Apparently, they weren’t very far on the road to London when he started making love to her in the back of the car, under the eyes of the very-knowing chauffeur.
On the way to London, to Ford’s dismay, another car hailed them with a honk. It was Mark Hamill and crew member Peter Kohn, with actress Koo Stark, whose character, a girlfriend of one of Luke Skywalker’s older Tatooine pals, was dropped from the movie. They wanted to have dinner.
“’Fix your hair,’” Ford told Fisher. “And just act normal.” Fisher was beginning to sober up and managed her way through dinner. Once dinner was over and they were again on their way to Carrie’s rental apartment, Ford immediately took up where they left off.
At dinner, Ford, in her mind was already “on his lickety-split way to being pretty much everything to me. He would all too soon become the center of my off-center, kilter-free world. Which, I agree, is absolutely pathetic in the extreme, but keep in mind that this whole thing was not my weirdly inexperienced idea. It was Harrison’s.”
Nevertheless, she didn’t protest and when they reached her flat, she invited him up and he accepted. Harrison was every inch the hero in her young eyes.
“He was…God, he was just handsome,” the now-60 year-old Fisher would recollect. “No. No, more than that. He looked like he could lead the charge into battle, take the hill, win the duel, be leader of the gluten-free world, all without breaking a sweat. A hero’s face – a few strands of hair fell over his noble, slightly furrowed brow – watching the horizon for danger in the form of incoming indigenous armies, reflective, concerned eyes so deep in thought you could get lost down there and it would take days to fight your way out.”
However, Fisher would soon learn there was a strange, dark side to Ford, which only attracted her to him even more.
“I could charm the birds out of everyone’s tress but his,” she wrote. He was married with two children, so that pair had to be discreet, getting together only on the weekends, at night. Nor could she talk to anyone about the affair. That was when she began keeping her “Star Wars” diaries.
While Ford was possibly the most handsome man she’d ever met, she found holding a conversation with him nearly impossible. The long silences and short, grunting answers worried her endlessly.
Once she offered to imitate him so he could see what he was like from someone else’s perspective.
“I moved out of sight around the corner from Harrison and after a moment, reappeared, strolling as he strolled, sauntering my way into whatever fresh hell I found myself in. I’d become him, disenchanted Lord Ford, master of all he surveyed, if he got around to it.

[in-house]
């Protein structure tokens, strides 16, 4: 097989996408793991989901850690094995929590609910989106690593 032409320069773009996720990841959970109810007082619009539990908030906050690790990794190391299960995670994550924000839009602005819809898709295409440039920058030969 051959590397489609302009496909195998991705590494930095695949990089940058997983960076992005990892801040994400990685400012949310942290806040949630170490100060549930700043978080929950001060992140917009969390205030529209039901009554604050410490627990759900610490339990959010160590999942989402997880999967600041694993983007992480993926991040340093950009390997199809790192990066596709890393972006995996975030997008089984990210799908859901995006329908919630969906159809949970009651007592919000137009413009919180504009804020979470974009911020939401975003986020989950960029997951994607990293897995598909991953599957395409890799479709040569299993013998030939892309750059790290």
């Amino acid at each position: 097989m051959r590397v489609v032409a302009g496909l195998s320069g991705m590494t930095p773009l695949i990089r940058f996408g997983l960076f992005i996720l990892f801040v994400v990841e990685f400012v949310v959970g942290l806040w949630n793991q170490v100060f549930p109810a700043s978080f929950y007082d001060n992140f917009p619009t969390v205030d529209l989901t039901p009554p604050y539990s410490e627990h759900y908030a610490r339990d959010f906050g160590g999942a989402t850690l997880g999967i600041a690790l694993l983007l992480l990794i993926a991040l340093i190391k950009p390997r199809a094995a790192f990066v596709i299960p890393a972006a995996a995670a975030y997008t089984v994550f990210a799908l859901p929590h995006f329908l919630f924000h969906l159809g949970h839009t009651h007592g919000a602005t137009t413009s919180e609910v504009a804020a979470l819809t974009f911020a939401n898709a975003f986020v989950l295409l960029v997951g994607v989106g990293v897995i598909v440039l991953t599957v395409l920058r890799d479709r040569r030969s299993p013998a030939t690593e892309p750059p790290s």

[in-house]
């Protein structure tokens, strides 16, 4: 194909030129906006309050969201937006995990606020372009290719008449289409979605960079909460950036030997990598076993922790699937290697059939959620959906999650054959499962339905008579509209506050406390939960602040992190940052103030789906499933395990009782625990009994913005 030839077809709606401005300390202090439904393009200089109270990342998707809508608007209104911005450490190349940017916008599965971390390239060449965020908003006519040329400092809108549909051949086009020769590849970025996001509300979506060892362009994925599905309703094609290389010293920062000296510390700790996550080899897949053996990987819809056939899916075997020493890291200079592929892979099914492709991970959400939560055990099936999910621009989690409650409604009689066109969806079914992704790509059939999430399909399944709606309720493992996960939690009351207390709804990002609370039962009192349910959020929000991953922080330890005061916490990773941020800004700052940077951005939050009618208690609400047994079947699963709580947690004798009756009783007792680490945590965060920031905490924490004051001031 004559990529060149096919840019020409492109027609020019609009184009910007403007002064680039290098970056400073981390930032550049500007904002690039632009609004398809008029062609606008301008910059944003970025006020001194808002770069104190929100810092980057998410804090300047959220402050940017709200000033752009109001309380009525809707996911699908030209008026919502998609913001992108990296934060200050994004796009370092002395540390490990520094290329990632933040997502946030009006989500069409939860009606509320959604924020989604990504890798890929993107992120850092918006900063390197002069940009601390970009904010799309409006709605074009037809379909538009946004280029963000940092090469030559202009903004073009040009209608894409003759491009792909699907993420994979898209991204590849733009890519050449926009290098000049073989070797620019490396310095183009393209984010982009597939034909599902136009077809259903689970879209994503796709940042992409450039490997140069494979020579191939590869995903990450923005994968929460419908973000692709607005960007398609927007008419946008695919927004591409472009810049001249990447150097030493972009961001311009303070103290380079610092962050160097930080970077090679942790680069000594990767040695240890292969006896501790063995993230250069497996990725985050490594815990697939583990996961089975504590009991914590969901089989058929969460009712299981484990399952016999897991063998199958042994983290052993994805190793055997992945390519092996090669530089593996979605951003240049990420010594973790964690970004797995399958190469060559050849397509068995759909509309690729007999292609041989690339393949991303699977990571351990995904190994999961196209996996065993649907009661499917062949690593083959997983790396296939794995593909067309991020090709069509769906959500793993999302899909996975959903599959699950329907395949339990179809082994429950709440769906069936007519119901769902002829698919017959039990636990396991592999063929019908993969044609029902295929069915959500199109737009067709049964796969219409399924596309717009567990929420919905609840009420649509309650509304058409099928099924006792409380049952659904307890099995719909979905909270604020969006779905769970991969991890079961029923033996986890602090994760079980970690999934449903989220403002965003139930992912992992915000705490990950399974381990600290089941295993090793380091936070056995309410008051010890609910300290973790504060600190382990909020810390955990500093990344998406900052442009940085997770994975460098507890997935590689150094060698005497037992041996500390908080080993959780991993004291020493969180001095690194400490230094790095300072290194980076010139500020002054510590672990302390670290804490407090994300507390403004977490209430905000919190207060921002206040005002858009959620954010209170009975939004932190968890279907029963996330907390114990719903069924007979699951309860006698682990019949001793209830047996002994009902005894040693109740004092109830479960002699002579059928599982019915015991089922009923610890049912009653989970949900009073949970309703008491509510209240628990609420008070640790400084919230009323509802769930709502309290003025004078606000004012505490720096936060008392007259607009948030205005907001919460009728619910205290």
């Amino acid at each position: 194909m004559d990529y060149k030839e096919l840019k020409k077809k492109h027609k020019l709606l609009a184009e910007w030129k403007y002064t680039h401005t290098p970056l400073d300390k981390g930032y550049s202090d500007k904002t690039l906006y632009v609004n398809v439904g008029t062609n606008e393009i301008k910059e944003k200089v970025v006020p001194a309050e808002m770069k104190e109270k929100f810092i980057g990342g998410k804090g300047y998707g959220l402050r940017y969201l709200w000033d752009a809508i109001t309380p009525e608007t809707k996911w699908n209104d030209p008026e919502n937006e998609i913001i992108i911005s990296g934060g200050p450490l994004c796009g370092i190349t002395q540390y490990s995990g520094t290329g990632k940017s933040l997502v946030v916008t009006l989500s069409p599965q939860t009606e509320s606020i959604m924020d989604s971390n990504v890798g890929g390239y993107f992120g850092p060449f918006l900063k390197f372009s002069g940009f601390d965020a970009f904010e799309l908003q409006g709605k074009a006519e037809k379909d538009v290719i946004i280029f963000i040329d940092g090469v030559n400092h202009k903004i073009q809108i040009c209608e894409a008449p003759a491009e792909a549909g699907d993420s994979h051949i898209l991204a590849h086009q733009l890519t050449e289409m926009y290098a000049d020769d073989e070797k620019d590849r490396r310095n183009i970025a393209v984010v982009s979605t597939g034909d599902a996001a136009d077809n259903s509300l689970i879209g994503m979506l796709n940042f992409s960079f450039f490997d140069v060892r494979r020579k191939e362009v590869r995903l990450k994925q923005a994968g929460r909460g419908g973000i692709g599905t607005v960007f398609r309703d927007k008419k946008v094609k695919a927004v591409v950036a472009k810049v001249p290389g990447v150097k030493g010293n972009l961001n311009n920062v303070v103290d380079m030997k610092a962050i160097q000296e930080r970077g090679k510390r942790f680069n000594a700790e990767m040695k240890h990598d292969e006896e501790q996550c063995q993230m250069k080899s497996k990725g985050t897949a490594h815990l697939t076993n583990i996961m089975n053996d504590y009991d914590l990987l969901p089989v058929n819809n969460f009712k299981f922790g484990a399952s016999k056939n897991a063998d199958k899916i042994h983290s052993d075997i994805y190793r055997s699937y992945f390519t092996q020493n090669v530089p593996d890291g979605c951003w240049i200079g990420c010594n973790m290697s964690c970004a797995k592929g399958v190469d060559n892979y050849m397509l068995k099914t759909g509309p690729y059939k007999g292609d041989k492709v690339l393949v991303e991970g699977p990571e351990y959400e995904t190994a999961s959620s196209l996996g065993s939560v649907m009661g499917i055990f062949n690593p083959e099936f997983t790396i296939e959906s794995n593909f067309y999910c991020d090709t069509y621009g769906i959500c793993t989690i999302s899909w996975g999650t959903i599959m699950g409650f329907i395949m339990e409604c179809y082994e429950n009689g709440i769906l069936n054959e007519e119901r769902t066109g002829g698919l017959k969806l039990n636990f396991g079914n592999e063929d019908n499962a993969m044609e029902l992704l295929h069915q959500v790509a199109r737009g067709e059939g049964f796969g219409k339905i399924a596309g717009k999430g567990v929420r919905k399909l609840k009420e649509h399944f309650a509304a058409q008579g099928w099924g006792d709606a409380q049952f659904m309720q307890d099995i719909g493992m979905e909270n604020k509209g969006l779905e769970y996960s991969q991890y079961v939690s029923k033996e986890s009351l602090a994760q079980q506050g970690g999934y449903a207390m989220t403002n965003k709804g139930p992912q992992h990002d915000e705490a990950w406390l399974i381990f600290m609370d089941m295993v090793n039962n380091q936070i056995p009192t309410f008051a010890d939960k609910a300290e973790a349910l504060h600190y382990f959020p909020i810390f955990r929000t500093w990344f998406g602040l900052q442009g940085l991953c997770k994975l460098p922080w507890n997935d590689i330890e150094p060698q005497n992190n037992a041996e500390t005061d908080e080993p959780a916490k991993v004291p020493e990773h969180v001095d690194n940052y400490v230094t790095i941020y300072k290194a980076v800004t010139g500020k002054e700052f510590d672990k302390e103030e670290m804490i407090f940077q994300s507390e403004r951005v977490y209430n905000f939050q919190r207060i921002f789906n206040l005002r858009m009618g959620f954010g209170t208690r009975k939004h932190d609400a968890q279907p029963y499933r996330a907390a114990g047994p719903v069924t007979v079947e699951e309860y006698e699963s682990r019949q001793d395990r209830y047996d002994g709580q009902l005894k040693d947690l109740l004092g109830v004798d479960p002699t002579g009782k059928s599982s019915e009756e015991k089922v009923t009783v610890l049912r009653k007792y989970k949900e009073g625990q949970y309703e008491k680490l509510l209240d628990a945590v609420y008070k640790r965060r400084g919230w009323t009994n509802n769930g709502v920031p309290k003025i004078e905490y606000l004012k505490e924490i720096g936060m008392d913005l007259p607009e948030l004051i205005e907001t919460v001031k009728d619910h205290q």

“After almost forty years later, I still think of it [finally making him laugh] as one of the greater moments of my life. My ‘love’ life.”
Fisher held Brontesque visions of Ford leaving his wife and children for her. Ultimately, Ford’s marriage – and the one after that – would disintegrate. Maybe they couldn’t get through the wall Ford had built around himself, either. At any rate, Fisher was desperate to do anything to please him and make him at least like her.
Ford was horrified when Fisher related to him that her first and only real boyfriend had been Simon, her college roommate.
“’What do you mean, your only boyfriend?’” he asked her with a frown. “What about all those guys you talked about?” And he rattled off the names of the guys she knew.
“I don’t sleep with all the men I know and I don’t sleep with them just because I bring them up in conversation!” she replied.
In the book, Fisher claims that he did propose to her and vowed to leave his wife, even giving her an engagement ring. Divorce his wife, he did. But he and Fisher never married.
Now we come to the point about pot.
“How can I paint for you the picture of this brief three-month break in the bad weather of no-feeling [when they had commenced their affair in earnest]?” Fisher wrote. “Sadly, I cannot. And this is not because of the memory loss that typically comes with age – though that is a distinct factor. It is the memory loss that comes with marijuana use. Though in this case, it not the long-term use [she supposed, at any rate] that has deprived me of the recollections from those months from long ago. It is the three-month ingestion of what seemed to me to be the brutal strength of Harrison’s preferred strain of pot. This is what takes any and all vivid recollections and crushes them beneath its, inhaled heel.